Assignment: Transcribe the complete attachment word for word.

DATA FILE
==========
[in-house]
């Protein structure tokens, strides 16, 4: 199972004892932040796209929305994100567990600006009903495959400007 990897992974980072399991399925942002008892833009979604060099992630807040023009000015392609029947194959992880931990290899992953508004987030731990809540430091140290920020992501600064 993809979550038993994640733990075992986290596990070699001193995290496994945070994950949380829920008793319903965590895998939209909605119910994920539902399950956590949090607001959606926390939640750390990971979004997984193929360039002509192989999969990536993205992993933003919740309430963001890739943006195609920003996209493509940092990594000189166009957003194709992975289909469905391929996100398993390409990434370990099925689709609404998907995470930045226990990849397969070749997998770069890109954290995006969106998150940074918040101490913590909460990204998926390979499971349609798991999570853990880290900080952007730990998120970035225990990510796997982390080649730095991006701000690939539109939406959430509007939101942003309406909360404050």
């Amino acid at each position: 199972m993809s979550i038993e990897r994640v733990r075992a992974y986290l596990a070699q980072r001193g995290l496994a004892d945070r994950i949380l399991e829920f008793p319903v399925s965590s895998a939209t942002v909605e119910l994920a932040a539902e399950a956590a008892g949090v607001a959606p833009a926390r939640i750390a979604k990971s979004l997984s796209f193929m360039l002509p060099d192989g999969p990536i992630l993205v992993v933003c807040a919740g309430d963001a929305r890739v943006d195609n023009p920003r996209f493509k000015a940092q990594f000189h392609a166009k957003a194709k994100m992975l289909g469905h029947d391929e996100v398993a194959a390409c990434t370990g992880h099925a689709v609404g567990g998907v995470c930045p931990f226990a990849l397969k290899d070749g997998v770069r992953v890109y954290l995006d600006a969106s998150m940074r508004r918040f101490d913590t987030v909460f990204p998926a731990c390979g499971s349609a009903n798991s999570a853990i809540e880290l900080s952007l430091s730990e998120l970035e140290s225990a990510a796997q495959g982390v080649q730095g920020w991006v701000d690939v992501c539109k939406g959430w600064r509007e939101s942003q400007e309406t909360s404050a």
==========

[in-house]
């Protein structure tokens, strides 16, 4: 199972004892932040796209929305994100567990600006009903495959400007 990897992974980072399991399925942002008892833009979604060099992630807040023009000015392609029947194959992880931990290899992953508004987030731990809540430091140290920020992501600064 993809979550038993994640733990075992986290596990070699001193995290496994945070994950949380829920008793319903965590895998939209909605119910994920539902399950956590949090607001959606926390939640750390990971979004997984193929360039002509192989999969990536993205992993933003919740309430963001890739943006195609920003996209493509940092990594000189166009957003194709992975289909469905391929996100398993390409990434370990099925689709609404998907995470930045226990990849397969070749997998770069890109954290995006969106998150940074918040101490913590909460990204998926390979499971349609798991999570853990880290900080952007730990998120970035225990990510796997982390080649730095991006701000690939539109939406959430509007939101942003309406909360404050």
């Amino acid at each position: 199972m993809s979550i038993e990897r994640v733990r075992a992974y986290l596990a070699q980072r001193g995290l496994a004892d945070r994950i949380l399991e829920f008793p319903v399925s965590s895998a939209t942002v909605e119910l994920a932040a539902e399950a956590a008892g949090v607001a959606p833009a926390r939640i750390a979604k990971s979004l997984s796209f193929m360039l002509p060099d192989g999969p990536i992630l993205v992993v933003c807040a919740g309430d963001a929305r890739v943006d195609n023009p920003r996209f493509k000015a940092q990594f000189h392609a166009k957003a194709k994100m992975l289909g469905h029947d391929e996100v398993a194959a390409c990434t370990g992880h099925a689709v609404g567990g998907v995470c930045p931990f226990a990849l397969k290899d070749g997998v770069r992953v890109y954290l995006d600006a969106s998150m940074r508004r918040f101490d913590t987030v909460f990204p998926a731990c390979g499971s349609a009903n798991s999570a853990i809540e880290l900080s952007l430091s730990e998120l970035e140290s225990a990510a796997q495959g982390v080649q730095g920020w991006v701000d690939v992501c539109k939406g959430w600064r509007e939101s942003q400007e309406t909360s404050a």